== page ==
Review Detail

 
All Product Reviews » Traditional Absinthe
I was expecting Sauvage to be very similar to Roquette, but (although similarities exist) this wonderfully bucolic absinthe stands head and shoulders above its archival predecessor in every respect.

The color, neat, is a very vibrant emerald green tinged with yellow, beautifully clear and inviting.

The louche is extremely gradual with a subdued snow globe effect, not turbulent and rife with fog banks, but a delight to watch as it languorously unfolds. The end result is a near-perfect display of almost opaque, but slightly translucent green with bluish and amber highlights.

The nose is redolent of wormwood that has a very unusual aromatic profile. I get hints of mint tea,and nopal cactus. There is also a definite tangerine quality.

These elements are also present in the flavor (the wormwood is huge, extremely floral, and very juicy) but (as with Roquette) there is a decidedly powdery, candied, medicinal quality to this absinthe that is definitely in keeping with the primary purpose it would have served in 1804. I'm also noticing more than a hint of underlying smokiness that reminds me of Laphroaig or Laguvulin, or perhaps a bit more like that found in a modern interpretation of a 16th century Bamberg smoked beer (Hair of the Dog Adam) in the finish, along with a distinct pepperiness that melds perfectly with the citric notes.

While the wormwood definitely takes center stage here, the supporting herbs (including a very fruity fennel) play an important role, and are much more vibrant than they are in, say, that other notable wormwood showcase, Doubs Mystique.

Sauvage is a bit of a paradox in that it is, at once, rustic, and not incredibly complex, and yet also very eccentric and dynamic. All the flavors are beautifully harmonious, and (although I don't generally believe that there is any such thing as an "expert's" absinthe, I would venture to agree with the Michael Meyers assessment that Sauvage is a grownup's drink, and a wondrous one, at that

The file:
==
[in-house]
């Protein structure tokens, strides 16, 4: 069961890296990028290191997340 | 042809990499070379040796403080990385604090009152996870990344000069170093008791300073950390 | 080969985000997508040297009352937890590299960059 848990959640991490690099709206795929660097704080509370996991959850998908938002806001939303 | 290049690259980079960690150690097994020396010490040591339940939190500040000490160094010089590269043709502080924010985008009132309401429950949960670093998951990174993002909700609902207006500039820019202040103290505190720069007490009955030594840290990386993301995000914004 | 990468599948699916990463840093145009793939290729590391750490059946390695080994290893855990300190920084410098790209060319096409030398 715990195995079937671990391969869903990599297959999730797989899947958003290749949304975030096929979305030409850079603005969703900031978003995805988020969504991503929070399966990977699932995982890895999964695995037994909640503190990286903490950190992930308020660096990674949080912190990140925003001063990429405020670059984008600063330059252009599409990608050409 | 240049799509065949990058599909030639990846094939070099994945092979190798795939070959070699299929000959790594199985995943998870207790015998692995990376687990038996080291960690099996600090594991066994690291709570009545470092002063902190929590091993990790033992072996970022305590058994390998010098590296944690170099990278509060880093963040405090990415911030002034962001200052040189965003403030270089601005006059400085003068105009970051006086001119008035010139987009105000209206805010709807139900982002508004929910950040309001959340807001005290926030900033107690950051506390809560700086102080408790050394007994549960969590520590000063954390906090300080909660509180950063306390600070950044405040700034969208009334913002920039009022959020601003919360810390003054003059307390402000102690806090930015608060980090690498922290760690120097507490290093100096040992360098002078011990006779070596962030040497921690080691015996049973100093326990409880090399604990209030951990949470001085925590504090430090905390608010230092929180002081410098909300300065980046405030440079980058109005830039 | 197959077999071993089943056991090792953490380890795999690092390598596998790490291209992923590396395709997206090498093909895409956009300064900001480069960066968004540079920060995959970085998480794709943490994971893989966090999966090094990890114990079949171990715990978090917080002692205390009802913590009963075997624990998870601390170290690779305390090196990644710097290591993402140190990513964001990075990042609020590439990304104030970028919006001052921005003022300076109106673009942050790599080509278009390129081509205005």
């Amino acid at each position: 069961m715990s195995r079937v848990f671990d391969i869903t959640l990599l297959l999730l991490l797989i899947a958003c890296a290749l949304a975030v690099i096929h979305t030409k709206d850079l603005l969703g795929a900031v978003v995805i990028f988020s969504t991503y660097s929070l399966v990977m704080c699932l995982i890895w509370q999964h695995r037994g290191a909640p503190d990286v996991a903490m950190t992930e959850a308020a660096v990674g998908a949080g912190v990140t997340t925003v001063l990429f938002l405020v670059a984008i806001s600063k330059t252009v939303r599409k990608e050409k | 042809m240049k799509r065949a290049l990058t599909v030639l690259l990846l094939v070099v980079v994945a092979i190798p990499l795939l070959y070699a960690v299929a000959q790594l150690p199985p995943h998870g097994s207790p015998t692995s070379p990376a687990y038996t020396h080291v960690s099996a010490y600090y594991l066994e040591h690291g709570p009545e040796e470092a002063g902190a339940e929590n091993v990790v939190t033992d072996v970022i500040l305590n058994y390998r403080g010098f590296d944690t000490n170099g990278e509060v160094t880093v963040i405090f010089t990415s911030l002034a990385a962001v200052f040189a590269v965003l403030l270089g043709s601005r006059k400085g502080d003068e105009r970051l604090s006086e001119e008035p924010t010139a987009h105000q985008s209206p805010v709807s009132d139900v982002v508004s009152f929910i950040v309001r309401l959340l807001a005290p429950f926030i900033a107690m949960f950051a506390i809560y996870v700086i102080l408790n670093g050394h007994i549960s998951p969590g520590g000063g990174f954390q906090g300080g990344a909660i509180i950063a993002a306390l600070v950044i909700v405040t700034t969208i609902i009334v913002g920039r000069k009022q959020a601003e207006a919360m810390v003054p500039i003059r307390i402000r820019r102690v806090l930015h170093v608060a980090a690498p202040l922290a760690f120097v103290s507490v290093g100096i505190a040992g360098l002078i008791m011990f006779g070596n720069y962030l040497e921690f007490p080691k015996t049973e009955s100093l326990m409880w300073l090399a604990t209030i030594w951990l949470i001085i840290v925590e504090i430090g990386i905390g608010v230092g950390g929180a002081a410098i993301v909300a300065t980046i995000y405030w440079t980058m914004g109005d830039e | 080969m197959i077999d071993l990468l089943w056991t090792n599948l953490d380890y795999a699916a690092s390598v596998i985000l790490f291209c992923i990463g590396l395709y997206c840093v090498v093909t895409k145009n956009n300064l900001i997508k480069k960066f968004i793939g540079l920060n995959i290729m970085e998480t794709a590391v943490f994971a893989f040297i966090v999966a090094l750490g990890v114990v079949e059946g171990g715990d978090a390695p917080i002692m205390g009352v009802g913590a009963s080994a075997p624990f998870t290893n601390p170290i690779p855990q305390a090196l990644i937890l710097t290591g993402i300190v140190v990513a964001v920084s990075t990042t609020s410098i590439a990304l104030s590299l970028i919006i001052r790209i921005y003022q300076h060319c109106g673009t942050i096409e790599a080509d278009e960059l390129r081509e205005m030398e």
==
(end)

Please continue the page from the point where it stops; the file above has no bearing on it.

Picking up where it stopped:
Overall rating 
 
4.8
Appearance 
 
5.0
Louche 
 
4.0
Aroma 
 
5.0
Flavor / Mouthfeel 
 
5.0
Finish 
 
5.0
Overall 
 
5.0
Reviewed by Absomphe October 17, 2011
Last updated: October 17, 2011
Top 50 Reviewer  -   View all my reviews (26)

Archival Amazement

I was expecting Sauvage to be very similar to Roquette, but (although similarities exist) this wonderfully bucolic absinthe stands head and shoulders above its archival predecessor in every respect.

The color, neat, is a very vibrant emerald green tinged with yellow, beautifully clear and inviting.

The louche is extremely gradual with a subdued snow globe effect, not turbulent and rife with fog banks, but a delight to watch as it languorously unfolds. The end result is a near-perfect display of almost opaque, but slightly translucent green with bluish and amber highlights.

The nose is redolent of wormwood that has a very unusual aromatic profile. I get hints of mint tea,and nopal cactus. There is also a definite tangerine quality.

These elements are also present in the flavor (the wormwood is huge, extremely floral, and very juicy) but (as with Roquette) there is a decidedly powdery, candied, medicinal quality to this absinthe that is definitely in keeping with the primary purpose it would have served in 1804. I'm also noticing more than a hint of underlying smokiness that reminds me of Laphroaig or Laguvulin, or perhaps a bit more like that found in a modern interpretation of a 16th century Bamberg smoked beer (Hair of the Dog Adam) in the finish, along with a distinct pepperiness that melds perfectly with the citric notes.

While the wormwood definitely takes center stage here, the supporting herbs (including a very fruity fennel) play an important role, and are much more vibrant than they are in, say, that other notable wormwood showcase, Doubs Mystique.

Sauvage is a bit of a paradox in that it is, at once, rustic, and not incredibly complex, and yet also very eccentric and dynamic. All the flavors are beautifully harmonious, and (although I don't generally believe that there is any such thing as an "expert's" absinthe, I would venture to agree with the Michael Meyers assessment that Sauvage is a grownup's drink, and a wondrous one, at that

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